11. The medical home performs care tracking, including sending of proactive reminders to families and clinicians of services needed, via a registry or other mechanism. 9

Care Coordination System Standards

  1. All CYSHCN have access to patient- and family-centered care coordination that integrates physical, oral, mental health and community-based services. 10
  2. To provide optimal coordination and integration of services that are needed by the child and family, care coordinators:
    • serve as a member of the medical home team, 11
    • have ongoing relationships with families, medical care providers, and other partners in care,12
    • use biopsychosocial assessments to help families articulate goals and priorities for care which take into account social determinants that impact the health of their child, 13
    • assist in managing care transitions of CYSHCN across settings and developmental stages, and 10
    • provide appropriate resources to match the health literacy level, primary language, and culture of CYSHCN and their family. 10
  3. A plan of care is jointly developed, shared, and implemented among the CYSHCN and their family, primary care provider and/or the specialist serving as the principal coordinating physician and members of the health care team. 14
  4. Family strengths are respected in the delivery of care, extended family members are included in decision-making according to the family’s wishes and family-driven goals are incorporated into the plan of care. 15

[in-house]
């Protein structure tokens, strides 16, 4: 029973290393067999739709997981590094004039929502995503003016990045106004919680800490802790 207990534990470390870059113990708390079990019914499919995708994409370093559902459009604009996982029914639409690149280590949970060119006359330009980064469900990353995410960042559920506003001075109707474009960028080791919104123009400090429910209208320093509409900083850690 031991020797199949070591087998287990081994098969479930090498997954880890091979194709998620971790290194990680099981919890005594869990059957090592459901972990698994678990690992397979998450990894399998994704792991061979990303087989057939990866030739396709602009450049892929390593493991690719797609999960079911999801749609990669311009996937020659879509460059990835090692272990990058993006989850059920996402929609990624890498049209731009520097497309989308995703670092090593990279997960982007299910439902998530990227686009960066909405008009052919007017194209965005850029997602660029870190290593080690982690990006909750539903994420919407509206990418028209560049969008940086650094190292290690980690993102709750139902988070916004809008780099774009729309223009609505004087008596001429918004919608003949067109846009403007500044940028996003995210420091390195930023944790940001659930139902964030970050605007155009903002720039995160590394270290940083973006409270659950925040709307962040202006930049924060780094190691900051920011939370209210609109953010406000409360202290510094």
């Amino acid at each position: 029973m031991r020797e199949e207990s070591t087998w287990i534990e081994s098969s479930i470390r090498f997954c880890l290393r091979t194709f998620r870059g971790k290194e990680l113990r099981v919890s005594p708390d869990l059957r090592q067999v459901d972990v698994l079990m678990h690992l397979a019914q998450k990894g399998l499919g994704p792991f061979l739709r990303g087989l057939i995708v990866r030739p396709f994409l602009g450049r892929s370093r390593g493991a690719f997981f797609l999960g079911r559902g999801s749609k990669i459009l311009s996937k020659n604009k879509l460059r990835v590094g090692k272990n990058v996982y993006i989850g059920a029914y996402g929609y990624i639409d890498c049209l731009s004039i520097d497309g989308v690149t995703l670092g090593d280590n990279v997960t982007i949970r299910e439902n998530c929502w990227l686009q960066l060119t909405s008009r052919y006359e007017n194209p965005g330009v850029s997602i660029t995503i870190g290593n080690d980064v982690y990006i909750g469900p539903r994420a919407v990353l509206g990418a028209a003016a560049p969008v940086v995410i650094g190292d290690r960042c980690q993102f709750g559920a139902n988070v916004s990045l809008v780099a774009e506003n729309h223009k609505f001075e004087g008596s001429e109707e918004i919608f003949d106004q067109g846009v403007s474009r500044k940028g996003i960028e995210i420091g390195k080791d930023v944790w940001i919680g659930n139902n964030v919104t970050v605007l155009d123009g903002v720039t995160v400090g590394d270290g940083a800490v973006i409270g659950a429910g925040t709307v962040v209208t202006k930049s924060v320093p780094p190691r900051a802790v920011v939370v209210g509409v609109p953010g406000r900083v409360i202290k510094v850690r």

Pediatric Specialty Care System Standards

  1. Comprehensive specialty services, including behavioral health services, acute services in a 24-hour clinical setting, intermediate services, and outpatient services and community support services are made available by specialty providers when needed. 20
  2. The system encourages shared management of CYSHCN between pediatric primary care and specialty providers through payment models or other policies that promote improved integration among multiple systems. 21

  • AAP Medical Home Policy Statement. 2
  • Joint Principles of the Patient Centered Medical Home. 3
  • Medical Home Index (Six Domains), Center for Medical Home Improvement. 4
  • Family-Centered Care Assessment for Families (FCCA-F), National Center for Family Professional Partnerships. 5
  • Standards and Guidelines for NCQA’s Patient-Centered Medical Home (PCMH) 2017, NCQA. 6

Pediatric Preventive and Primary Care

Bright Futures: Guidelines for Health Supervision of Infants, Children, and Adolescents, American Academy of Pediatrics. 8

Care Coordination

  • Definition of Care Coordination. 10 (See Appendix A)
  • National Quality Forum Framework for Care Coordination 16 (See Appendix A)
  • The Functions of Care Coordination. 10 (See Appendix A)
  • 2013 Special Needs Plans Structure and Process Measures (See SNP Element 1), National Committee for Quality Assurance (NCQA) 17